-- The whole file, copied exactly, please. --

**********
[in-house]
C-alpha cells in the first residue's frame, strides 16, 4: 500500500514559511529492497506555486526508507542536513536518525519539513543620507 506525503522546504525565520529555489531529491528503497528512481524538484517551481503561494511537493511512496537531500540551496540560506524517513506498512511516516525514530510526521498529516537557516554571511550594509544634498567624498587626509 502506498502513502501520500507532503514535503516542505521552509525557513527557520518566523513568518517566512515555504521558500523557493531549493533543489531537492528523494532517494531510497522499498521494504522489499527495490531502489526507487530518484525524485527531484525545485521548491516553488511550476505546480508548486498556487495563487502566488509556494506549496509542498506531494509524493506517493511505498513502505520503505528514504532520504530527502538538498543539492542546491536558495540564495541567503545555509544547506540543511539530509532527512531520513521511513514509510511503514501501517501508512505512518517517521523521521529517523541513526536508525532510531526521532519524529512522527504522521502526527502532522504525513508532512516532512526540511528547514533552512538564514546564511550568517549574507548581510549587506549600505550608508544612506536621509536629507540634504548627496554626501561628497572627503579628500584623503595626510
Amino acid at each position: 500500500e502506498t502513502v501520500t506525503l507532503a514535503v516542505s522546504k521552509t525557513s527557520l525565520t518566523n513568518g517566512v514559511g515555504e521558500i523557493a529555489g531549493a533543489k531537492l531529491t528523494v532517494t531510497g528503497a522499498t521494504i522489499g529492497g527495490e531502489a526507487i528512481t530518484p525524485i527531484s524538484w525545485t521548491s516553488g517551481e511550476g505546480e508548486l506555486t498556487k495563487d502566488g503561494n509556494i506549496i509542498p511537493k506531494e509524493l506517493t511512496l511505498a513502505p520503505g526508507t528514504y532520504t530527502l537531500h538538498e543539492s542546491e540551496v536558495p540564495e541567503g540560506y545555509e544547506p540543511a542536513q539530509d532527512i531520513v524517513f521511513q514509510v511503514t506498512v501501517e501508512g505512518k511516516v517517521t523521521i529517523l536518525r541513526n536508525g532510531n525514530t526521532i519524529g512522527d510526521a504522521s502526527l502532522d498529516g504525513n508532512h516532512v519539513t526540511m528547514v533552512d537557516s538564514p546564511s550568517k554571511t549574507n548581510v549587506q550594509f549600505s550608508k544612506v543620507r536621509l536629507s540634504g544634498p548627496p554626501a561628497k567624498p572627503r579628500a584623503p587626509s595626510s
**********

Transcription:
[in-house]
C-alpha cells in the first residue's frame, strides 16, 4: 500500500514559511529492497506555486526508507542536513536518525519539513543620507 506525503522546504525565520529555489531529491528503497528512481524538484517551481503561494511537493511512496537531500540551496540560506524517513506498512511516516525514530510526521498529516537557516554571511550594509544634498567624498587626509 502506498502513502501520500507532503514535503516542505521552509525557513527557520518566523513568518517566512515555504521558500523557493531549493533543489531537492528523494532517494531510497522499498521494504522489499527495490531502489526507487530518484525524485527531484525545485521548491516553488511550476505546480508548486498556487495563487502566488509556494506549496509542498506531494509524493506517493511505498513502505520503505528514504532520504530527502538538498543539492542546491536558495540564495541567503545555509544547506540543511539530509532527512531520513521511513514509510511503514501501517501508512505512518517517521523521521529517523541513526536508525532510531526521532519524529512522527504522521502526527502532522504525513508532512516532512526540511528547514533552512538564514546564511550568517549574507548581510549587506549600505550608508544612506536621509536629507540634504548627496554626501561628497572627503579628500584623503595626510
Amino acid at each position: 500500500e502506498t502513502v501520500t506525503l507532503a514535503v516542505s522546504k521552509t525557513s527557520l525565520t518566523n513568518g517566512v514559511g515555504e521558500i523557493a529555489g531549493a533543489k531537492l531529491t528523494v532517494t531510497g528503497a522499498t521494504i522489499g529492497g527495490e531502489a526507487i528512481t530518484p525524485i527531484s524538484w525545485t521548491s516553488g517551481e511550476g505546480e508548486l506555486t498556487k495563487d502566488g503561494n509556494i506549496i509542498p511537493k506531494e509524493l506517493t511512496l511505498a513502505p520503505g526508507t528514504y532520504t530527502l537531500h538538498e543539492s542546491e540551496v536558495p540564495e541567503g540560506y545555509e544547506p540543511a542536513q539530509d532527512i531520513v524517513f521511513q514509510v511503514t506498512v501501517e501508512g505512518k511516516v517517521t523521521i529517523l536518525r541513526n536508525g532510531n525514530t526521532i519524529g512522527d510526521a504522521s502526527l502532522d498529516g504525513n508532512h516532512v519539513t526540511m528547514v533552512d537557516s538564514p546564511s550568517k554571511t549574507n548581510v549587506q550594509f549600505s550608508k544612506v543620507r536621509l536629507s540634504g544634498p548627496p554626501a561628497k567624498p572627503r579628500a584623503p587626509s595626510s